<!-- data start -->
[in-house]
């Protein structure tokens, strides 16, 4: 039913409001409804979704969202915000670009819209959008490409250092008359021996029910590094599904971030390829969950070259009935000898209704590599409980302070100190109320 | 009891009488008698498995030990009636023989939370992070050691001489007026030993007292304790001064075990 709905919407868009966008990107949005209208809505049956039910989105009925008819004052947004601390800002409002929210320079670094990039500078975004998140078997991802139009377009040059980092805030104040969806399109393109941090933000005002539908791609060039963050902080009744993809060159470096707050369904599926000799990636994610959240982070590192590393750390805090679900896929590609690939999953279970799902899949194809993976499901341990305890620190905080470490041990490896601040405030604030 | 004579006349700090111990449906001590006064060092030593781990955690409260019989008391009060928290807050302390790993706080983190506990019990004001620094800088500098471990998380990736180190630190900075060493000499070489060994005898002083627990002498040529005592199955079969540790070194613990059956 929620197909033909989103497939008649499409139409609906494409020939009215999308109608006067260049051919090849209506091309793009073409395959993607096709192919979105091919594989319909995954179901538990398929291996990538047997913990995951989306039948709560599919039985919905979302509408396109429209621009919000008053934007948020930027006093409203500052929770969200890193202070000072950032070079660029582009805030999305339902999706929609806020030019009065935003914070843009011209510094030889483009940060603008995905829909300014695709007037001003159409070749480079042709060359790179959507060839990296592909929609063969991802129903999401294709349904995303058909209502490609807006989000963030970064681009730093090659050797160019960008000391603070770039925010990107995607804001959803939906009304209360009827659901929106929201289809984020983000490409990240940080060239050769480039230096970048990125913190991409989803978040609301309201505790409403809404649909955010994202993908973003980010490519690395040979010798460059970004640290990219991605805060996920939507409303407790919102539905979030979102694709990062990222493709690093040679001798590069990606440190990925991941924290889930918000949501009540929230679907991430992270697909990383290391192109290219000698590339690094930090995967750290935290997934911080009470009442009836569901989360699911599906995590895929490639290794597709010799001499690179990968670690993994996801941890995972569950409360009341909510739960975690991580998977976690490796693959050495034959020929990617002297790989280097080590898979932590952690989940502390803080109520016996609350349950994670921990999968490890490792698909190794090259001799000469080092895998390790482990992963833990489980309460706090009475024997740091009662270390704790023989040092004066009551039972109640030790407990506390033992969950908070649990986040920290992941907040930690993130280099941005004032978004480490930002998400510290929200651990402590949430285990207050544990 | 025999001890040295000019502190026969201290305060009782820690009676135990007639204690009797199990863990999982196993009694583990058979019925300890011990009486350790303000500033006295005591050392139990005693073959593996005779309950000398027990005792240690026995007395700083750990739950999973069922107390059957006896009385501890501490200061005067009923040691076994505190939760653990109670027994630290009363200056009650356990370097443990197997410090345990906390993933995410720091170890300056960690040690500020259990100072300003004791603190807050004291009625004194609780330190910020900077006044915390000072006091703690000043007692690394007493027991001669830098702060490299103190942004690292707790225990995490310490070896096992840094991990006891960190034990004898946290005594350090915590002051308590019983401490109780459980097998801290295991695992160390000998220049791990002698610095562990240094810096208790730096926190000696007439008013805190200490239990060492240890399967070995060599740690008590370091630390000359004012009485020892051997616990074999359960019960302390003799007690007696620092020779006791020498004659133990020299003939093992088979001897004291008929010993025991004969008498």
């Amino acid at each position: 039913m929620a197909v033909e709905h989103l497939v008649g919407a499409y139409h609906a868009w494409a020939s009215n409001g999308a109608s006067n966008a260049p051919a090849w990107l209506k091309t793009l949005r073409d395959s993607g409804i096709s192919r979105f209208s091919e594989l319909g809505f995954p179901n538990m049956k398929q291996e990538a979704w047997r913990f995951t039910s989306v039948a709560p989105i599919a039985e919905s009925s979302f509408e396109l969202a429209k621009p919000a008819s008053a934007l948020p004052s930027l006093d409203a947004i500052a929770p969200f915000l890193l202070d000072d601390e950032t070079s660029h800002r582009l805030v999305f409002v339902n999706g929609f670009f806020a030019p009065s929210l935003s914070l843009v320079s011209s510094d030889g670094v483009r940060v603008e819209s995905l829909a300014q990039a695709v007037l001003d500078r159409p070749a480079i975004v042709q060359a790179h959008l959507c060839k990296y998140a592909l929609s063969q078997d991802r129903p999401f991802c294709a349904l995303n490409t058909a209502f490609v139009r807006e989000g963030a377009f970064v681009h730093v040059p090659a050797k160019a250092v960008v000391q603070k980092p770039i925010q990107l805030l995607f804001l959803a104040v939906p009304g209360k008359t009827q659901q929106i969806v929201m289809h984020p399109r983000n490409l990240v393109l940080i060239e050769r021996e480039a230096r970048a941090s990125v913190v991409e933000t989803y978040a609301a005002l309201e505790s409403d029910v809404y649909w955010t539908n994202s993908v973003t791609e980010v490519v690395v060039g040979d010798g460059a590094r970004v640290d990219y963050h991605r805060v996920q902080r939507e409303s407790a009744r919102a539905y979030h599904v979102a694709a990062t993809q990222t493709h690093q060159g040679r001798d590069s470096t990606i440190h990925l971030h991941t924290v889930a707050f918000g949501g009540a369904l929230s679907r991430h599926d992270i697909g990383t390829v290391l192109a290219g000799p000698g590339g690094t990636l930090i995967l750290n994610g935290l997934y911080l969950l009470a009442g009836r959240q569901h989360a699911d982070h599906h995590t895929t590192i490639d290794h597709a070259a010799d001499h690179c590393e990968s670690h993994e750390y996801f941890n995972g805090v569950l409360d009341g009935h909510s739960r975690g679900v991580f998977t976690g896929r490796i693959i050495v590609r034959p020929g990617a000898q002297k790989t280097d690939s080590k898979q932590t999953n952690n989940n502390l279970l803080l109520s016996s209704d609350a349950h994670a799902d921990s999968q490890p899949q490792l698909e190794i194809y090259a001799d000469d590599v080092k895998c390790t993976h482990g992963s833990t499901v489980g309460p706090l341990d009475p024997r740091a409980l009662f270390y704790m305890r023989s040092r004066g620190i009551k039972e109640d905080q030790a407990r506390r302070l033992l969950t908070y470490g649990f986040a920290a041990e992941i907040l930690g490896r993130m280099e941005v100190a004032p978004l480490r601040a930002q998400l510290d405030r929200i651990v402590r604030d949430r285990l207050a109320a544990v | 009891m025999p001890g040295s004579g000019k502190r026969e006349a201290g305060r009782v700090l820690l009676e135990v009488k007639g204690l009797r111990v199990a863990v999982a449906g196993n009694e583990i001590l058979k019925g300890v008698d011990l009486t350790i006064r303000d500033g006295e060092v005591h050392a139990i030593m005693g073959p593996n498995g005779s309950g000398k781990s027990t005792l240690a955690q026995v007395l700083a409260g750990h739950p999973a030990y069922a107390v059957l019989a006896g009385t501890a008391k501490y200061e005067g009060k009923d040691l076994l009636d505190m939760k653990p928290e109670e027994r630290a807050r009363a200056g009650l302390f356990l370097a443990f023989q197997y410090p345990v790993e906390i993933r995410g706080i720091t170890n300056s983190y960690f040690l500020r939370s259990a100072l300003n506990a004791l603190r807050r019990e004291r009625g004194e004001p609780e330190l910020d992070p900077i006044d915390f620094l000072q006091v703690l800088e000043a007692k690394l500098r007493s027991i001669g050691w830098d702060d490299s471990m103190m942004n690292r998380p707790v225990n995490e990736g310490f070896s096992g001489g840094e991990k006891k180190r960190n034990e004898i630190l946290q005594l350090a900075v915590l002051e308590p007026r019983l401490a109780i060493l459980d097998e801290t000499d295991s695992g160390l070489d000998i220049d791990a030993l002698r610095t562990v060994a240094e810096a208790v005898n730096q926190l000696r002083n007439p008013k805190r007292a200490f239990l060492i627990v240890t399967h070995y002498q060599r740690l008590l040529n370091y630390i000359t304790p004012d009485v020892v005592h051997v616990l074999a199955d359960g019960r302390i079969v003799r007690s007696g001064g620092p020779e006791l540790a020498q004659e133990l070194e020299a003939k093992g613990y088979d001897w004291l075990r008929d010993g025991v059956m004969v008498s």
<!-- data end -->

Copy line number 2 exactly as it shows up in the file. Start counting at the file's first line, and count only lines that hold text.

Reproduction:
């Protein structure tokens, strides 16, 4: 039913409001409804979704969202915000670009819209959008490409250092008359021996029910590094599904971030390829969950070259009935000898209704590599409980302070100190109320 | 009891009488008698498995030990009636023989939370992070050691001489007026030993007292304790001064075990 709905919407868009966008990107949005209208809505049956039910989105009925008819004052947004601390800002409002929210320079670094990039500078975004998140078997991802139009377009040059980092805030104040969806399109393109941090933000005002539908791609060039963050902080009744993809060159470096707050369904599926000799990636994610959240982070590192590393750390805090679900896929590609690939999953279970799902899949194809993976499901341990305890620190905080470490041990490896601040405030604030 | 004579006349700090111990449906001590006064060092030593781990955690409260019989008391009060928290807050302390790993706080983190506990019990004001620094800088500098471990998380990736180190630190900075060493000499070489060994005898002083627990002498040529005592199955079969540790070194613990059956 929620197909033909989103497939008649499409139409609906494409020939009215999308109608006067260049051919090849209506091309793009073409395959993607096709192919979105091919594989319909995954179901538990398929291996990538047997913990995951989306039948709560599919039985919905979302509408396109429209621009919000008053934007948020930027006093409203500052929770969200890193202070000072950032070079660029582009805030999305339902999706929609806020030019009065935003914070843009011209510094030889483009940060603008995905829909300014695709007037001003159409070749480079042709060359790179959507060839990296592909929609063969991802129903999401294709349904995303058909209502490609807006989000963030970064681009730093090659050797160019960008000391603070770039925010990107995607804001959803939906009304209360009827659901929106929201289809984020983000490409990240940080060239050769480039230096970048990125913190991409989803978040609301309201505790409403809404649909955010994202993908973003980010490519690395040979010798460059970004640290990219991605805060996920939507409303407790919102539905979030979102694709990062990222493709690093040679001798590069990606440190990925991941924290889930918000949501009540929230679907991430992270697909990383290391192109290219000698590339690094930090995967750290935290997934911080009470009442009836569901989360699911599906995590895929490639290794597709010799001499690179990968670690993994996801941890995972569950409360009341909510739960975690991580998977976690490796693959050495034959020929990617002297790989280097080590898979932590952690989940502390803080109520016996609350349950994670921990999968490890490792698909190794090259001799000469080092895998390790482990992963833990489980309460706090009475024997740091009662270390704790023989040092004066009551039972109640030790407990506390033992969950908070649990986040920290992941907040930690993130280099941005004032978004480490930002998400510290929200651990402590949430285990207050544990 | 025999001890040295000019502190026969201290305060009782820690009676135990007639204690009797199990863990999982196993009694583990058979019925300890011990009486350790303000500033006295005591050392139990005693073959593996005779309950000398027990005792240690026995007395700083750990739950999973069922107390059957006896009385501890501490200061005067009923040691076994505190939760653990109670027994630290009363200056009650356990370097443990197997410090345990906390993933995410720091170890300056960690040690500020259990100072300003004791603190807050004291009625004194609780330190910020900077006044915390000072006091703690000043007692690394007493027991001669830098702060490299103190942004690292707790225990995490310490070896096992840094991990006891960190034990004898946290005594350090915590002051308590019983401490109780459980097998801290295991695992160390000998220049791990002698610095562990240094810096208790730096926190000696007439008013805190200490239990060492240890399967070995060599740690008590370091630390000359004012009485020892051997616990074999359960019960302390003799007690007696620092020779006791020498004659133990020299003939093992088979001897004291008929010993025991004969008498």